• Resolution: Is there an issue with the least count of your measurement instrument? The number of decimal places of the measuring instrument is an example of resolution. It is usually recommended that there are at least 10 divisions between the lower and upper specification limits in order for a measuring instrument to have sufficient resolution.
How to Report Uncertainty
In several projects that I have encountered, users conduct these studies sort of independently. For example, they may perform a calibration of the measuring instrument every few years with a known standard and report the average bias or linearity, or they may perform a Gage R&R study and report the overall % GR&R value, or they may report the least count of the measuring instrument. These numbers are usually reported separately. What we are recommending is that you need to perform all these types of studies and report a single comprehensive number for measurement uncertainty for your measurements.

If you incorporate uncertainty is your measurements, you will express your answer as a range of possible values rather than as a single value. For example, we are 95% confident that the true measurement value for length lies between 2.54 ± 0.2 mm. Which means that the true measurement can lie anywhere from 2.52 to 2.56. We can also report the uncertainty as a %, such as the relative uncertainty is 0.2/2.54*100 = 7.8%.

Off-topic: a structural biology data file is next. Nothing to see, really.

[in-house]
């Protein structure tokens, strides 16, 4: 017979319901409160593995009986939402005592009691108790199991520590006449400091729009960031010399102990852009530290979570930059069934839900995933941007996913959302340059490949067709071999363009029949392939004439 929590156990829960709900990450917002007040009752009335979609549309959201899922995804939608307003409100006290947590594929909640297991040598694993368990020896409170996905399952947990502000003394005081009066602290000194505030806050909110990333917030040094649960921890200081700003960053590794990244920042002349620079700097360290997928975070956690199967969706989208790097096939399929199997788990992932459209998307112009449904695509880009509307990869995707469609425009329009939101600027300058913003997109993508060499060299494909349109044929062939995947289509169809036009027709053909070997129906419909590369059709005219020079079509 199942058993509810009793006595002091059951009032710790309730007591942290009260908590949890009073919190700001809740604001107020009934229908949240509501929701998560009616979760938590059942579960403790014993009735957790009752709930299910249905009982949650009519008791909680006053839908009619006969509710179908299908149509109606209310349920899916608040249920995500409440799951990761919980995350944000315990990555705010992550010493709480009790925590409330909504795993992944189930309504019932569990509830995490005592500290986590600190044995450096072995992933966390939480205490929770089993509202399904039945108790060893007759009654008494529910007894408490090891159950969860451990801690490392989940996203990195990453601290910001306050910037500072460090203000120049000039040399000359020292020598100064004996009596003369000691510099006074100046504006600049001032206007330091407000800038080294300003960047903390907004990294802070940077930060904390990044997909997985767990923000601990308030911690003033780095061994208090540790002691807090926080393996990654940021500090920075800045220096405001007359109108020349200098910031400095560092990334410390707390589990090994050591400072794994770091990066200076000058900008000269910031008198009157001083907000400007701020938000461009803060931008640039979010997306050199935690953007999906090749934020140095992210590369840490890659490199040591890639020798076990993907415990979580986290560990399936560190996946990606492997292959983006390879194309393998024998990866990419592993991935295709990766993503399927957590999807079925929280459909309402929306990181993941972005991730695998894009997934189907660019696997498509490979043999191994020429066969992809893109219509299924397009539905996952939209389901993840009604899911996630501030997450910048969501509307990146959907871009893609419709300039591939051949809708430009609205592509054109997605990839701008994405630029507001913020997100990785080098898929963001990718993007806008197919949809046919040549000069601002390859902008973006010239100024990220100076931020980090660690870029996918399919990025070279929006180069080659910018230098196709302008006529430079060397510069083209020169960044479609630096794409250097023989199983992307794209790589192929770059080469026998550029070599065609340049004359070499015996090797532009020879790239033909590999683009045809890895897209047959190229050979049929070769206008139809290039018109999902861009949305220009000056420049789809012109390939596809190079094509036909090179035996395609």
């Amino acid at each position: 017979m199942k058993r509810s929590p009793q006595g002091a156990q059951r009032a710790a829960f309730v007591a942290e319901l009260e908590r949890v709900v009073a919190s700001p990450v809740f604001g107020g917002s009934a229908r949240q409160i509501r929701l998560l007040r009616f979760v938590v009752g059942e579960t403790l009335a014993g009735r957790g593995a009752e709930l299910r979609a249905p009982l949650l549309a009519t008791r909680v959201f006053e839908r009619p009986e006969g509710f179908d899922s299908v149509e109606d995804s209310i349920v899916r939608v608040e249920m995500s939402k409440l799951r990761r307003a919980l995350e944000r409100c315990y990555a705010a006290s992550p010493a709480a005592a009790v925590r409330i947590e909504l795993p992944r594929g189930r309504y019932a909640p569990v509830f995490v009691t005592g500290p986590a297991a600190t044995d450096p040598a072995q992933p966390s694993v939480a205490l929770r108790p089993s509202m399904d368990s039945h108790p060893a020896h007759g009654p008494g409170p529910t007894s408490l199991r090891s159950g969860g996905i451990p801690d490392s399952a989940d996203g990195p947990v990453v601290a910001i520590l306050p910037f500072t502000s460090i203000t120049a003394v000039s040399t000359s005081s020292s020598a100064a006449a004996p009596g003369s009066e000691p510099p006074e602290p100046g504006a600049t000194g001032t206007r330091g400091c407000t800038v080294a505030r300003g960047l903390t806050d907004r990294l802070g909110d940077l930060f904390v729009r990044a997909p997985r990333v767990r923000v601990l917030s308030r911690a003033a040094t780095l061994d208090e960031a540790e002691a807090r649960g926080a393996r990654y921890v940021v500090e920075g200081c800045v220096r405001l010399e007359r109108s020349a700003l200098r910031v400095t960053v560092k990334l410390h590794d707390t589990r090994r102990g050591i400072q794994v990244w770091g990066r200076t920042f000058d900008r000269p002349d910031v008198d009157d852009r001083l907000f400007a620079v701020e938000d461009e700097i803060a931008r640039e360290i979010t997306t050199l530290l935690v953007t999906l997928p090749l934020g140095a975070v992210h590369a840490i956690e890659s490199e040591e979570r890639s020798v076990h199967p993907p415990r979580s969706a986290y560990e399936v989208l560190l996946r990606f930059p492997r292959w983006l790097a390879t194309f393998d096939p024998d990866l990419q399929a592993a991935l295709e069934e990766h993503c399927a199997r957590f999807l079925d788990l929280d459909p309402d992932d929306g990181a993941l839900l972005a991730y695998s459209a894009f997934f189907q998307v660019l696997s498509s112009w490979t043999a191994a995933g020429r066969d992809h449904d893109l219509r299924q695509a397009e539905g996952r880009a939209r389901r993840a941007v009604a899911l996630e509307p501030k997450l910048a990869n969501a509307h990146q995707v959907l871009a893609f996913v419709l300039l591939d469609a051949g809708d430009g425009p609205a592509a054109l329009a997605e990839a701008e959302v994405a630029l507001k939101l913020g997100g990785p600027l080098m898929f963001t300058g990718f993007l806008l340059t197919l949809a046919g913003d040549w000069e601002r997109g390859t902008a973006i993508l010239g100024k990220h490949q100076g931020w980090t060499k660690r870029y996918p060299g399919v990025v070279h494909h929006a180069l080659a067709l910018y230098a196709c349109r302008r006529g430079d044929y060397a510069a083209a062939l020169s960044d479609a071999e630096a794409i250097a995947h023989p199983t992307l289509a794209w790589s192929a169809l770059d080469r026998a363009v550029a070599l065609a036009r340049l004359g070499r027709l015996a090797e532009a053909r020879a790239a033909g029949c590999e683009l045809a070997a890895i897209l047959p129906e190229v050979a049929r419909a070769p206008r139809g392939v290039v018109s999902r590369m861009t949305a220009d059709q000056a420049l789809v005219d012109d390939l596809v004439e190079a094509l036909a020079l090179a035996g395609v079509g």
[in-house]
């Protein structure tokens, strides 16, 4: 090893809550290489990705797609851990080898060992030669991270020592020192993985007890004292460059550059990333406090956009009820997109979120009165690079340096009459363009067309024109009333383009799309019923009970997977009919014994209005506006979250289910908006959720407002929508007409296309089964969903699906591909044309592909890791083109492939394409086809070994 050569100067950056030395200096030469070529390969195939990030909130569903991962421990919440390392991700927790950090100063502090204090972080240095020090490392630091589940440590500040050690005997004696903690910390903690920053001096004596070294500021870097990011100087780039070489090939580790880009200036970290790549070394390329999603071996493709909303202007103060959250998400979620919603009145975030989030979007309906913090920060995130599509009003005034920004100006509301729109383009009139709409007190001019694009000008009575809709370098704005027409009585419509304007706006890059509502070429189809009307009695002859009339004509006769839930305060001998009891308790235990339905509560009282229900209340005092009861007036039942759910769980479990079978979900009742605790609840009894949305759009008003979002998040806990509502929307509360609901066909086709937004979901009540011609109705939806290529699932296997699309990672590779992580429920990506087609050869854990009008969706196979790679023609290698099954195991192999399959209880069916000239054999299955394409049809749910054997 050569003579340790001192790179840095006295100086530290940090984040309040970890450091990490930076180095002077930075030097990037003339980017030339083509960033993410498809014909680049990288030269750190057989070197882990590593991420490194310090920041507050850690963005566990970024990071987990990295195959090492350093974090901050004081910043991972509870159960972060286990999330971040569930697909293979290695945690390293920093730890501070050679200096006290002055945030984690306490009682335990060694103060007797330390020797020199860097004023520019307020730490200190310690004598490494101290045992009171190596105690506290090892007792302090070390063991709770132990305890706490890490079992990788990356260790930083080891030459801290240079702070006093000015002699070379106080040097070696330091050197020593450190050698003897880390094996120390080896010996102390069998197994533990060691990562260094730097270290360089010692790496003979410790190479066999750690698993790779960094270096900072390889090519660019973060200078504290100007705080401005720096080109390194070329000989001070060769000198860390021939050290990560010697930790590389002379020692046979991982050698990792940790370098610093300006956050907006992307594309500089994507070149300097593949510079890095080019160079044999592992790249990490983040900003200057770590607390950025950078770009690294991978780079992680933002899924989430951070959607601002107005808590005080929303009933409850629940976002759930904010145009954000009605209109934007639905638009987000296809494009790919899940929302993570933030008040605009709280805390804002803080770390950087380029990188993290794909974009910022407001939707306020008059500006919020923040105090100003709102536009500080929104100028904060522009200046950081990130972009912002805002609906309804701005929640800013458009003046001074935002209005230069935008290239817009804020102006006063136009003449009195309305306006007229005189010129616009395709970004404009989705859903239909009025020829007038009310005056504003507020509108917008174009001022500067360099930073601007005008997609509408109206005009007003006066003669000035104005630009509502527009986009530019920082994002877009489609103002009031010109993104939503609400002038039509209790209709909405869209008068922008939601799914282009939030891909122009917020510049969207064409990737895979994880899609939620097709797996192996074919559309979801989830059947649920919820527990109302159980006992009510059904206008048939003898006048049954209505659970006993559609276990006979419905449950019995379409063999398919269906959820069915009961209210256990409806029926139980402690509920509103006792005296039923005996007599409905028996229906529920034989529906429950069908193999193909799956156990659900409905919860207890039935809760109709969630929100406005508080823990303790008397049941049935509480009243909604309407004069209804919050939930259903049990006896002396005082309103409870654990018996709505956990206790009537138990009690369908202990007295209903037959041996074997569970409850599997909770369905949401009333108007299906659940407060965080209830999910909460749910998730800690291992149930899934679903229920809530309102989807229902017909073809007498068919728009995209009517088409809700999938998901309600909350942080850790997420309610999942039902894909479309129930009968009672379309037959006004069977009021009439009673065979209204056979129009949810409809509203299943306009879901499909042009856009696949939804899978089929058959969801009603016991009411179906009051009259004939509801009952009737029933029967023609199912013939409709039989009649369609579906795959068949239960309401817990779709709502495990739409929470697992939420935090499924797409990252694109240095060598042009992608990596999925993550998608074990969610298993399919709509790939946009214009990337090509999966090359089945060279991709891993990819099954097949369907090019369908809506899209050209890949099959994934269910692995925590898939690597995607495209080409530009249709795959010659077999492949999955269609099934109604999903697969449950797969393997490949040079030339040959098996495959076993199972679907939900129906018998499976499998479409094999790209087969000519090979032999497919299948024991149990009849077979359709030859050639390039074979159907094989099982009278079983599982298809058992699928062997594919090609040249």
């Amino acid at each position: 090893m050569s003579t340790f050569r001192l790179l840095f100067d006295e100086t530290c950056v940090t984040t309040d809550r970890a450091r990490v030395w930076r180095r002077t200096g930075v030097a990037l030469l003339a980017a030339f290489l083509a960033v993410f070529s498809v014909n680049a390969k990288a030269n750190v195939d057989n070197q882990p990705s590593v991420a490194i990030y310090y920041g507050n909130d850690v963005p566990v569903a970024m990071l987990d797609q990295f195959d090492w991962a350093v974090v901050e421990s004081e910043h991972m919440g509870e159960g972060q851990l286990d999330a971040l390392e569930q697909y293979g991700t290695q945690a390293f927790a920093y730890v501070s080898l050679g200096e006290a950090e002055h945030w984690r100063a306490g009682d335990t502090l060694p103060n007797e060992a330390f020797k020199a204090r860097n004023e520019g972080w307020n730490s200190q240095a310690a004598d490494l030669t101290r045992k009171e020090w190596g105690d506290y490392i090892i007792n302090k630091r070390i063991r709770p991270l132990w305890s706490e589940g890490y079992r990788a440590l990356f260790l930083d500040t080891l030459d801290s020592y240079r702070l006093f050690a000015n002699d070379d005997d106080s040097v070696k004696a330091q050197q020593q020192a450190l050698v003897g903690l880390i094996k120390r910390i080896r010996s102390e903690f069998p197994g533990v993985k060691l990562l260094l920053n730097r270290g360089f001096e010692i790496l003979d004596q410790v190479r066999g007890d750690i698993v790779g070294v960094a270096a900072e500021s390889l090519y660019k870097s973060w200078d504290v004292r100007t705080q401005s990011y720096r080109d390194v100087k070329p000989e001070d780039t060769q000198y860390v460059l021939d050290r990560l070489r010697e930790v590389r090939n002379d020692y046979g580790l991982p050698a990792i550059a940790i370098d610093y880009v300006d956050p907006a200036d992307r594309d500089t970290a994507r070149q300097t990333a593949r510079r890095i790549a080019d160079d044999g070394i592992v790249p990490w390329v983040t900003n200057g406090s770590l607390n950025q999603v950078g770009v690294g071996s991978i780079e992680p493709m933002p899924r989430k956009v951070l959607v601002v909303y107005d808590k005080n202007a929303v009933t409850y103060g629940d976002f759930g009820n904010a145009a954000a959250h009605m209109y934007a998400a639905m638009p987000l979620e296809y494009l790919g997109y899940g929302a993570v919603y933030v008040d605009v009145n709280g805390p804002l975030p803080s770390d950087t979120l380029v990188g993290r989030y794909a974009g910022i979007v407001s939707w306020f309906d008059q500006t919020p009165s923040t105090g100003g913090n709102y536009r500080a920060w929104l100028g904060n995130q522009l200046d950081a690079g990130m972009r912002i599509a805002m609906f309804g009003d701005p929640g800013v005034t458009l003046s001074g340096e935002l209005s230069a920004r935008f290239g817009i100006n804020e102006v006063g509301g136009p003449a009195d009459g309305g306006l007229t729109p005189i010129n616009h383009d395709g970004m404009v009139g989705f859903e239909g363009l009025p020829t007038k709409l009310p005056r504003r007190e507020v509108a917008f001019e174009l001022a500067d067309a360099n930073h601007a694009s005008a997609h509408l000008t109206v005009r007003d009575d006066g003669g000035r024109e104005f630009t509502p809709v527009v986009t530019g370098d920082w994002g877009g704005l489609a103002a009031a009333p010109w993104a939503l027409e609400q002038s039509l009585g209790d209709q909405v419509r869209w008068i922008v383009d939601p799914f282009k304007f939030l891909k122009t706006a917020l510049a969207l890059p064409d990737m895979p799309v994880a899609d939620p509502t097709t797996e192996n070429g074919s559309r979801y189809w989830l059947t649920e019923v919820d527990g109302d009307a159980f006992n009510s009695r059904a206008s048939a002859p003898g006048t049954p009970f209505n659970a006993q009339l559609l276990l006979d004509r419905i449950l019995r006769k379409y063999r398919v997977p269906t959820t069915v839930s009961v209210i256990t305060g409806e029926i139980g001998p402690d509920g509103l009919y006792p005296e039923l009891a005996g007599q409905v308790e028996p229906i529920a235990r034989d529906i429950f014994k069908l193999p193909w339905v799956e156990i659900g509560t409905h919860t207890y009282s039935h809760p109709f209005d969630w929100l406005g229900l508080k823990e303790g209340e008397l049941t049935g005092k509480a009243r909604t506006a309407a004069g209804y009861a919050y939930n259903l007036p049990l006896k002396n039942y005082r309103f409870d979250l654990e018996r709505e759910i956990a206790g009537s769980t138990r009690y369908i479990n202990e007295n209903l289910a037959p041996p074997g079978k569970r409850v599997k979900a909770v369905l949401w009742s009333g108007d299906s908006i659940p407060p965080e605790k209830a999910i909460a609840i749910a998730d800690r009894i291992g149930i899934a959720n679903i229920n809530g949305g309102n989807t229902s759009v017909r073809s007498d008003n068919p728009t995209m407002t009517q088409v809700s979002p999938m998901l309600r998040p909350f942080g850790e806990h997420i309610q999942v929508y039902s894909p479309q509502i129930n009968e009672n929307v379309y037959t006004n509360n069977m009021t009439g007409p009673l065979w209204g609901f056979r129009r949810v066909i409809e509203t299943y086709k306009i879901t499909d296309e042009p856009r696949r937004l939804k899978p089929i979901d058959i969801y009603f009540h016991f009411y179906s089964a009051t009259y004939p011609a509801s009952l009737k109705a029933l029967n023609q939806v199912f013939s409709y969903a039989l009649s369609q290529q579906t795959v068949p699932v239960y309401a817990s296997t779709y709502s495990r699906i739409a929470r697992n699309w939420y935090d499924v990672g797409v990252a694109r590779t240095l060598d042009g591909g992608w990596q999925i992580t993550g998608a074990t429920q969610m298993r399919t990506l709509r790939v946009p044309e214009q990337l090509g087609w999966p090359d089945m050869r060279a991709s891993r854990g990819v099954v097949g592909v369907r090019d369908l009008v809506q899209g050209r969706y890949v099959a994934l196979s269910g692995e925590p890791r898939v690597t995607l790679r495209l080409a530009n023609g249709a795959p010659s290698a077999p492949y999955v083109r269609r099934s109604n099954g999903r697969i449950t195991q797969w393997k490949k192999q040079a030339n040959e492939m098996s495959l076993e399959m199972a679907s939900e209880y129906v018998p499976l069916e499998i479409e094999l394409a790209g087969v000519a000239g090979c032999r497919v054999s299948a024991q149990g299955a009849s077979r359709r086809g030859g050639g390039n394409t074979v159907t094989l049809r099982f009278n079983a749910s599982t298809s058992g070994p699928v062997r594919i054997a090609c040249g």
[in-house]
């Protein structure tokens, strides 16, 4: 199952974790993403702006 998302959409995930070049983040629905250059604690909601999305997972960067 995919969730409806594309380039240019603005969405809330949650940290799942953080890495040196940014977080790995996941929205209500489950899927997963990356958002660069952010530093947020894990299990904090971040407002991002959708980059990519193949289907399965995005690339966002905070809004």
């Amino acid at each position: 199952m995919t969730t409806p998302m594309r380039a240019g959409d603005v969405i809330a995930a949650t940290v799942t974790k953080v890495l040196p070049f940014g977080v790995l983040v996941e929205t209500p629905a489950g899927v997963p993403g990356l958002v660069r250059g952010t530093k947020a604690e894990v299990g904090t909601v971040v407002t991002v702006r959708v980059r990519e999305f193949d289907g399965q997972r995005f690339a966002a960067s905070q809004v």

How to Estimate Standard Deviation
The variation in the measurements can be quantified using the sample standard deviation. There are two methods in which we can estimate the standard deviation. In the Type A estimate, we take repeated measurements and then estimate the standard deviation of the average using the formula shown below. In the Type B estimate, we can estimate the standard deviation if we know the range of the measurement values and know the distribution the measurements fall into (for example uniform, normal etc.). The range (R) of measurements is nothing but the maximum minus the minimum value.
Type As/√nTake n repeated measurements and calculate the mean and standard deviation (s)
Type BR/√12If we know the range of measurement values (R) and if the distribution is uniform. If the distribution was normal, then we would use a different constant to obtain the standard deviation.

How to Calculate Uncertainty
Brainstorm with your team to determine all the possible contributors to the uncertainty in measurement. The uncertainty may come from the measuring instrument, people performing the measurement, environmental changes, resolution of the instrument etc. Each measurement situation is different, and you need to use the appropriate calculation for determining the uncertainty. For each source of uncertainty, determine the amount of variation or uncertainty in the measurement values. The standard deviation of the values is a measure of uncertainty of each source. It if is assumed that all possible sources of error are independent, the combined estimate of the standard deviation is given by the following formula:


The above formula is basically the root sum of squares when all the terms are additive. If there are more complex ways in which the final formula is derived, we would have to use the appropriate formula to combine the uncertainties. In order to use the above formula, make sure that all the measurements are expressed in the same units.

Once the combined standard deviation due to all uncertainty sources is known, the overall uncertainty of measurement can be obtained by using the expanded estimate based on the degree of confidence required in the measurement results. For example, if we want a 95% confidence in our measurements, then the scale factor = 2. If we want a 99.73% confidence, then the scale factor = 3 and so on. Hence, for a 95% level of confidence, the measurement uncertainty is reported as: